A COLLECTION OF LADISLAV MEDNYÁNSZKY'S WORK FROM THE END OF THE 19TH CENTURY

Top pick: Strážky Chateau: A hidden treasure

THE VILLAGE of Strážky, located near the eastern Slovak town of Kežmarok, came into the possession of the Horvath-Stansith family in 1556. Three decades later, Gregor Horvath-Stansith built a renaissance chateau there. Today the chateau is home to an exposition of the works of its one-time resident, artist Ladislav Mednyánszky.
The chateau has a long history. From 1584 Strážky Chateau housed the Latin Academy of Humanities, a university-level school for the children of Spiš nobles with a rich library.


MEDNYÁNSZKY's Study of a Head.
photo: Courtesy of Fine Arts in Hungary

THE VILLAGE of Strážky, located near the eastern Slovak town of Kežmarok, came into the possession of the Horvath-Stansith family in 1556. Three decades later, Gregor Horvath-Stansith built a renaissance chateau there. Today the chateau is home to an exposition of the works of its one-time resident, artist Ladislav Mednyánszky.

The chateau has a long history. From 1584 Strážky Chateau housed the Latin Academy of Humanities, a university-level school for the children of Spiš nobles with a rich library. Two centuries later, the chateau came into the possession of the Szirmay family, and then the Mednyánszky and Czóbel families. The latter owned it until the last heiress of the family, Margita Czóbel, died in 1972.

Margita was the niece of Ladislav Mednyánszky, one of the most renowned central European painters living at the end of the 19th and beginning of the 20th centuries.

A student of the Munich Academy, Germany, and the École des Beaux Arts, Paris, Mednyánszky was born in 1852, in the western Slovak town of Beckov. The family often visited his mother's highly educated and well-travelled father, Baltazár Szirmay, in Strážky Chateau, and after his death they moved there. The strong personality of his grandfather and the picturesque surroundings of the place influenced Mednyánszky, who despite living in several other places - mainly Beckov, Budapest, Vienna and Paris - would often come to work there.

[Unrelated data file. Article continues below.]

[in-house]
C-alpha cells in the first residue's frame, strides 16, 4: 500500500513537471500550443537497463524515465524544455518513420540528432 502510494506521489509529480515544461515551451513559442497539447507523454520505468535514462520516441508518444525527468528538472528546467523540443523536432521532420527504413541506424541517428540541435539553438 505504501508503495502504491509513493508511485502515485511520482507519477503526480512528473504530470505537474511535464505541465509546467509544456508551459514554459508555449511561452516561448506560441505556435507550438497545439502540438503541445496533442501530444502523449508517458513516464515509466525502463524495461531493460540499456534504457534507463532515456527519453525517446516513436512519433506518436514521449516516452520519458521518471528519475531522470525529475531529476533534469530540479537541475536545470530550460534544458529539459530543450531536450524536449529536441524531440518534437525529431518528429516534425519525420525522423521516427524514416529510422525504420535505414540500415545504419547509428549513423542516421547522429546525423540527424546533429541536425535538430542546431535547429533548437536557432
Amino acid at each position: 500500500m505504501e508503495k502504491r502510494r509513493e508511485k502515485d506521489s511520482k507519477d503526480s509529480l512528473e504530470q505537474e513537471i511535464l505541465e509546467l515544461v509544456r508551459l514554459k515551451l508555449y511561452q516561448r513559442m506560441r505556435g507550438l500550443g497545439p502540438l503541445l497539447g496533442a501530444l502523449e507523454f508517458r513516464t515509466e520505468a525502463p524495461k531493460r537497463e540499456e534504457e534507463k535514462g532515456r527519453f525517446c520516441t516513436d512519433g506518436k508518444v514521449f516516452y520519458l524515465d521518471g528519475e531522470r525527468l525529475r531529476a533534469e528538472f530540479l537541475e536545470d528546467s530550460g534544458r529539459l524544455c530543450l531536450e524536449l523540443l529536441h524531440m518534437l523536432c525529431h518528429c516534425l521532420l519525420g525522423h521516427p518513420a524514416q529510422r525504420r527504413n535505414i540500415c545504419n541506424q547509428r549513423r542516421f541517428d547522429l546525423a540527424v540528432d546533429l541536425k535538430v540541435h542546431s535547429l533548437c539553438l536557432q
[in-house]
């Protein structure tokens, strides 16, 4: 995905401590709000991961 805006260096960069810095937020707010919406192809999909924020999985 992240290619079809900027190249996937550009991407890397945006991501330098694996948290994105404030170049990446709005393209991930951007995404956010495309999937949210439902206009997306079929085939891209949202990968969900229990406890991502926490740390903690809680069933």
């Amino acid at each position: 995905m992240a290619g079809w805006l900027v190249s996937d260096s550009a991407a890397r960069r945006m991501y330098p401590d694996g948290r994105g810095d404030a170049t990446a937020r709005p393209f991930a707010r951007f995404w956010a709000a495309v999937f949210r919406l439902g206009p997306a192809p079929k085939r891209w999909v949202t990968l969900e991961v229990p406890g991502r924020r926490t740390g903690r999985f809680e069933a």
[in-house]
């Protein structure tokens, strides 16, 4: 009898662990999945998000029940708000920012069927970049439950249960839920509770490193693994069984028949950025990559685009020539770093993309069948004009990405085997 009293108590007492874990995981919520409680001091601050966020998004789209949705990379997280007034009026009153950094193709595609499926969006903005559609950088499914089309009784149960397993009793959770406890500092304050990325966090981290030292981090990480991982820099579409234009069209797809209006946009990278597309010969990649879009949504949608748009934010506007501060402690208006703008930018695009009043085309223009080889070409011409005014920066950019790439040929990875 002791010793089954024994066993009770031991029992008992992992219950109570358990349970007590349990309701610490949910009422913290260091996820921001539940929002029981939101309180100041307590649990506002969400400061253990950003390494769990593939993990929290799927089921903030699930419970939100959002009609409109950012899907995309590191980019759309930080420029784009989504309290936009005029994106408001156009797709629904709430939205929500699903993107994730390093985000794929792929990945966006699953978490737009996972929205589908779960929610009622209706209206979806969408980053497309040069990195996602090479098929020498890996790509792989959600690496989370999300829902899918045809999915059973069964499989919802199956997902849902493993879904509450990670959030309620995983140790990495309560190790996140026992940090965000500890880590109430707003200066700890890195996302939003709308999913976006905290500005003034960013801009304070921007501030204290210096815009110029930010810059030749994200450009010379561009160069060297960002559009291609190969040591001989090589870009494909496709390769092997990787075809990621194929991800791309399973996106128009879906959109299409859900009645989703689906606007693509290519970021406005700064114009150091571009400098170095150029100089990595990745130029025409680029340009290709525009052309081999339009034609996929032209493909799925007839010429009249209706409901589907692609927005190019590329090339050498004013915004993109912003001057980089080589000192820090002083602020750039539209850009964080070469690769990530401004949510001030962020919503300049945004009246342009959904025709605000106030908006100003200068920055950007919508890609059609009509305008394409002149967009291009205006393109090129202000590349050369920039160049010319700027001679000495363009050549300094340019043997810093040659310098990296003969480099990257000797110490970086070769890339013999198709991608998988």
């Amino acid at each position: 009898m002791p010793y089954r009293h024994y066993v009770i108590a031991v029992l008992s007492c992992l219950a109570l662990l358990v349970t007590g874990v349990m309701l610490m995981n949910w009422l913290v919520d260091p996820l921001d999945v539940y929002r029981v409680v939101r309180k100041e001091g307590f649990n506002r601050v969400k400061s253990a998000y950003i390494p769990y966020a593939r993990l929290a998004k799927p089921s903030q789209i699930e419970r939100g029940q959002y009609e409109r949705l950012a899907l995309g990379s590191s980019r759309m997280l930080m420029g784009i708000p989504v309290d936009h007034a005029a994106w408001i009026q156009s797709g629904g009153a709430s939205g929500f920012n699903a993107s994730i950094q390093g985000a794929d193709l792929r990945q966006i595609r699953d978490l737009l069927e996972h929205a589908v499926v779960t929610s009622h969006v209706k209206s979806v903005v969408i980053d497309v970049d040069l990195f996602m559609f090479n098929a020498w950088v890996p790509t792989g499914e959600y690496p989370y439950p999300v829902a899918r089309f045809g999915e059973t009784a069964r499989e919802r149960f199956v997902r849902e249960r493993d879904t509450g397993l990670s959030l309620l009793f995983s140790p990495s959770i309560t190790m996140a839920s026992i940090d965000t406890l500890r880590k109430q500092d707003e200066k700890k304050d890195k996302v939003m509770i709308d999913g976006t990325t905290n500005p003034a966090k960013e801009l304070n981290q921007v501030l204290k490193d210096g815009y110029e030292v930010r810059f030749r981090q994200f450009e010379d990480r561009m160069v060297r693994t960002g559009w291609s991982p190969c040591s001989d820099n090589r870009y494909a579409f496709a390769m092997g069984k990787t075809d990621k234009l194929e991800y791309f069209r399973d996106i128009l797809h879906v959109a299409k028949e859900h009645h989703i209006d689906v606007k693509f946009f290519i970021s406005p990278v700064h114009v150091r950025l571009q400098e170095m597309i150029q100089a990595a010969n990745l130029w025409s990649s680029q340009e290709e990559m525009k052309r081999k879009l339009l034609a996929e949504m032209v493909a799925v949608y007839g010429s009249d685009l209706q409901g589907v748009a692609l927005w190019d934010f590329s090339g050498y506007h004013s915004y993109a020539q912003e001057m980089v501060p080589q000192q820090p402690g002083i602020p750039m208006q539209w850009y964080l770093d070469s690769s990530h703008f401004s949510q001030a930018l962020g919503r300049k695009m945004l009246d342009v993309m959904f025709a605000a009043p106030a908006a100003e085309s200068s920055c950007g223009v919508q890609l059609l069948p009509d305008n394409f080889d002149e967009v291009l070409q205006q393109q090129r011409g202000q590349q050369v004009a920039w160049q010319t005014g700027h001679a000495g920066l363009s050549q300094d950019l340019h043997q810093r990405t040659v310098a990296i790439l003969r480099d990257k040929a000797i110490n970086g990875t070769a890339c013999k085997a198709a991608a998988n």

The Strážky Chateau, which has been administered by the Slovak National Gallery (SNG) since 1972, today houses the painter's large collection, as well as other artistic and historical expositions.

Thanks to the painter's niece, who managed the family's heritage, the SNG acquired around one hundred works by the artist and first exhibited them in 1991. Nine years later, the SNG enlarged the Mednyánszky exposition by buying more of his works - 64 paintings and 17 drawings.

"Our aim is to present the Strážky Chateau, which is connected with the life and work of the most significant local artist living at the turn of the century, Ladislav Mednyánszky, in the most authentic way," states the SNG's report.

Apart from Mednyánszky's works, which document different stages of the painter's development, the chateau's interior features other artefacts collected by the noble families that lived there. There are pieces of original furnishing from the 18th and 19th centuries, porcelain tea and coffee sets, and a large gallery of portraits.

Kaštieľ Strážky is open to the public during the summer from 9:00 to 19:00. Admission is Sk0-50. For more information contact the Strážky Museum at 052/4581-312 or visit www.sng.sk.

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